“In case you haven’t been paying attention to the hijinks on campus—the attacks on reason, fairness, and common decency, the kangaroo courts, diversity tribunals, assaults on public speech and speakers themselves, the denunciation of science—here is the key takeaway: It’s not about ideas or ideologies anymore. Instead, it’s purely about the pleasures of coercion, of pushing other people around, of telling them what to think and how to act.”

“A casual survey around America these days reveals shocking degrees of neuroticism, delusion, dishonesty, and functional failure in culture. The result is a political dwelling place that looks more and more like Kafka’s Castle, a techno-bureaucratic update of a particular kind of solipsistic Hell. The economically stranded former working class has devolved into a tribe of tattooed savages sunk in anomie. Those a rung up in the middle middle class are not far behind them, as vocations and incomes disappear, debts mount, and desperation creeps over the scene. Obesity and its by-product, diabetes, run at record levels thanks to “innovations” in the food-processing industry (another racket), and the absence of other traditional social satisfactions that have been destroyed by television and smartphones. Opiate addiction and suicide are the new normal in the flyover states. The triumphant completion of suburbia has produced yawning ugliness on the landscape, an epidemic of loneliness, family dysfunction, and a dismal cavalcade of mass shootings in public schools. Meanwhile, the upper rungs of society are enfogged in a contrived obsessive moral panic over race and sexual relations. Can a people recover from such an excursion into unreality?”

Off the Grid: Inside the Movement for More Space, Less Government, and True Independence, Nick Rosen

About smellincoffee

Citizen, librarian, reader with a boundless wonder for the world and a curiosity about all the beings inside it.
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12 Responses to Living in the Long Emergency

  1. Cyberkitten says:

    I added his books to my ‘Of Interest’ bucket after your last review (I think). Although I’m not hunting them down I might very well pick any up that Fate brings my way. I think I’d probably agree with at least *some* of what he says! [grin]

    • The Geography of Nowhere is his best, and The Long Emergency is of general interest. I don’t know how much of Geography would apply to someone in Britain, though, not being familiar with its approaches to contemporary urban development.

      • Cyberkitten says:

        We certainly don’t have the urban sprawl the US seems to like! For a while we had rings of ‘Green Belt’ around our cities to slow their growth but then built ‘New Towns’ outside the belts to soak up any population increases. We tend not to do much ‘slash and burn’ urban development – at least not since the 1970’s – so a lot of places still have properties going back to the 1950’s or even 1850’s if you look hard enough! I was born in a house built in the 1880’s for instance.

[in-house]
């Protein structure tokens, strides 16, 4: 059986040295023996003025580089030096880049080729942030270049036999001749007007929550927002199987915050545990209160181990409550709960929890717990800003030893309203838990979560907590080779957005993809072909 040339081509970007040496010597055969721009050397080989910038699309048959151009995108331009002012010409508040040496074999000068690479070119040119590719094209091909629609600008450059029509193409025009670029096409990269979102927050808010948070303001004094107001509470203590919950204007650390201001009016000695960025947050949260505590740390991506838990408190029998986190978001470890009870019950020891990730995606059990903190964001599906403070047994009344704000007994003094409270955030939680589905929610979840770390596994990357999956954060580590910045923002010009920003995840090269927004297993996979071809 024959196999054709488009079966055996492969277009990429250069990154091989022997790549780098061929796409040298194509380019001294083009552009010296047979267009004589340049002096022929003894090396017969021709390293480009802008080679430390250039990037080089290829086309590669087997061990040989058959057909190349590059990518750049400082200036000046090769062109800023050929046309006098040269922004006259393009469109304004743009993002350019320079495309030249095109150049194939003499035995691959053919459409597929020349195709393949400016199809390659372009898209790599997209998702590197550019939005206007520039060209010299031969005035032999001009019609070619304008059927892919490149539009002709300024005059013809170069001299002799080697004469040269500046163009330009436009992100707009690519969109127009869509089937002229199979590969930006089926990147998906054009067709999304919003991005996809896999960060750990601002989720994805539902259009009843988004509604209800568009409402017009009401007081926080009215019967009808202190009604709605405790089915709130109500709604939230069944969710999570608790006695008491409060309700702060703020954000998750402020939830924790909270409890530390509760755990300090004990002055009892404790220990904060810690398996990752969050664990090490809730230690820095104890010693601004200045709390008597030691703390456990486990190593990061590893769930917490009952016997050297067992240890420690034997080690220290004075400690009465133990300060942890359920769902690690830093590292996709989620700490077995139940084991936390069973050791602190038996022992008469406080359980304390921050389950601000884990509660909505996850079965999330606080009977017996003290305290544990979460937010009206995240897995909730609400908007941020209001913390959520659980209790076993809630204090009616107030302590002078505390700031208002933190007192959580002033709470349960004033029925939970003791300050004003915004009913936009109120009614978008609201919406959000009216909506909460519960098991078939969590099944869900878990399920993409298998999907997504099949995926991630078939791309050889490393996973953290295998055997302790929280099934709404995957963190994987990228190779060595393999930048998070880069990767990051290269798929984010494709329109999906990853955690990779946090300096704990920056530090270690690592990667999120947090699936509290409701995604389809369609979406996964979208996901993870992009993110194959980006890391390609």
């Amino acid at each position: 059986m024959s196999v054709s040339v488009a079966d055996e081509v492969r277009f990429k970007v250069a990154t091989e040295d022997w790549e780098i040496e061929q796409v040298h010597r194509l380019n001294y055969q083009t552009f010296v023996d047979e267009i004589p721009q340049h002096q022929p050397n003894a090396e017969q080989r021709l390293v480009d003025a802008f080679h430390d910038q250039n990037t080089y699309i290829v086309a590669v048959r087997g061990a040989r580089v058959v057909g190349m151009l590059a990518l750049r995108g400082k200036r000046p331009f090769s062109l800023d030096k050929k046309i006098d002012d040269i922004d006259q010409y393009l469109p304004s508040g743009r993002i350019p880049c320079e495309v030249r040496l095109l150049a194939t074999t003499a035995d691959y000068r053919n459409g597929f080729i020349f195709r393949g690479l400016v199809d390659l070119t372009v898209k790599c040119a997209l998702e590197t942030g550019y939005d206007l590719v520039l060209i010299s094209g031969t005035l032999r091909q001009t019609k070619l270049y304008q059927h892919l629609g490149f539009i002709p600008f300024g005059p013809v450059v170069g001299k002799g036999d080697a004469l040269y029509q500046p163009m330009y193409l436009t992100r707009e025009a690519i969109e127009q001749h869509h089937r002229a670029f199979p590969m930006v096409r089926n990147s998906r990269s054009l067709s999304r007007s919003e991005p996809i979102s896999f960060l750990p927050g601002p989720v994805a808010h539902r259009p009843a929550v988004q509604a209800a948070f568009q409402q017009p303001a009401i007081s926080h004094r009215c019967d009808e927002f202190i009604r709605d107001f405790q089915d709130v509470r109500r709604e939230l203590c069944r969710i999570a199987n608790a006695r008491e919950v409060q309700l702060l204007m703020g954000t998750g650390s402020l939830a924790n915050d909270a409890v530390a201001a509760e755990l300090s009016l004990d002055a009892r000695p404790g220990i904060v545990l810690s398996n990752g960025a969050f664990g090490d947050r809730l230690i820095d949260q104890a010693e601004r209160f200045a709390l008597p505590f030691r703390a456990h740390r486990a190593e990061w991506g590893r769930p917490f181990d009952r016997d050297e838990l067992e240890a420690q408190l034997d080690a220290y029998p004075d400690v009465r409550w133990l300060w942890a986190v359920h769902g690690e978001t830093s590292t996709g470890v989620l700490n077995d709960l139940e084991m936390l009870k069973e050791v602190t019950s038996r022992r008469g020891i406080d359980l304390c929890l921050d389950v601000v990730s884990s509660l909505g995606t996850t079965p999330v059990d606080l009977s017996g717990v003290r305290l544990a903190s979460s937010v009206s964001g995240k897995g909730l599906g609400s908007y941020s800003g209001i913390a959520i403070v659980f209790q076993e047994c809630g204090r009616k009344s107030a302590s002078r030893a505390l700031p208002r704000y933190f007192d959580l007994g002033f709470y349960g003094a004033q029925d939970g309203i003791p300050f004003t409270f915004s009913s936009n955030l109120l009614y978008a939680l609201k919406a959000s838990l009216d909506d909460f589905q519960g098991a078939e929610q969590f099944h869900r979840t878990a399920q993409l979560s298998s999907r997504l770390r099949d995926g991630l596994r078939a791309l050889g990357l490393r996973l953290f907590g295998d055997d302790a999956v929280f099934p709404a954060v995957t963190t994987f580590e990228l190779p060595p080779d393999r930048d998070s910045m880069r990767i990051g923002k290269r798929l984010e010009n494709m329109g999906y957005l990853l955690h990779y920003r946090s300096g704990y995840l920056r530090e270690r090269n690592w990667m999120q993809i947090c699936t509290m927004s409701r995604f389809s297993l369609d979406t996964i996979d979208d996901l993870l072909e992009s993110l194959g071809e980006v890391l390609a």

• That is interesting! I’ve looked for books on European urbanism, but they’re horribly expensive. There’s a guy on youtube (Not Just Bikes) who has done an extensive study on why Dutch cities are so people-friendly. That’s as close as I’ve found, and it’s really good on infrastrucure.

  2. Cyberkitten says:

    If you’re looking for something on Euro-urbanism I think you’d like: ‘Trans-Europe Express – Tours of a Lost Continent’ by Owen Hatherley. He travels around a whole bunch of cities across Europe and into the edge of Russia looking at the reasons behind different design choices and urbanisation philosophies.

  3. Cyberkitten says:

    Thanks! I NEVER realised the time-stamp thing. That’s REALLY useful [lol]

  4. I certainly agree with a lot of what the author states. We really need to reconstruct our neighborhoods so people can walk every where and have parks that are visible to the houses. I am not going into detail and it doesn’t matter because it’s all pie in the sky.

    • I don’t think it’s possible to repair most of what we’ve built in the last century — even if we had money to burn, there’s too much of it. There were a couple of “sprawl repair manual” type books put out, but I suspect our best bet is to rehab the downtown cores that are still built to human scale and then progress from there. People find it easier to go to places that already have good urban bones (Portland, for instance) than to try to restore where they live.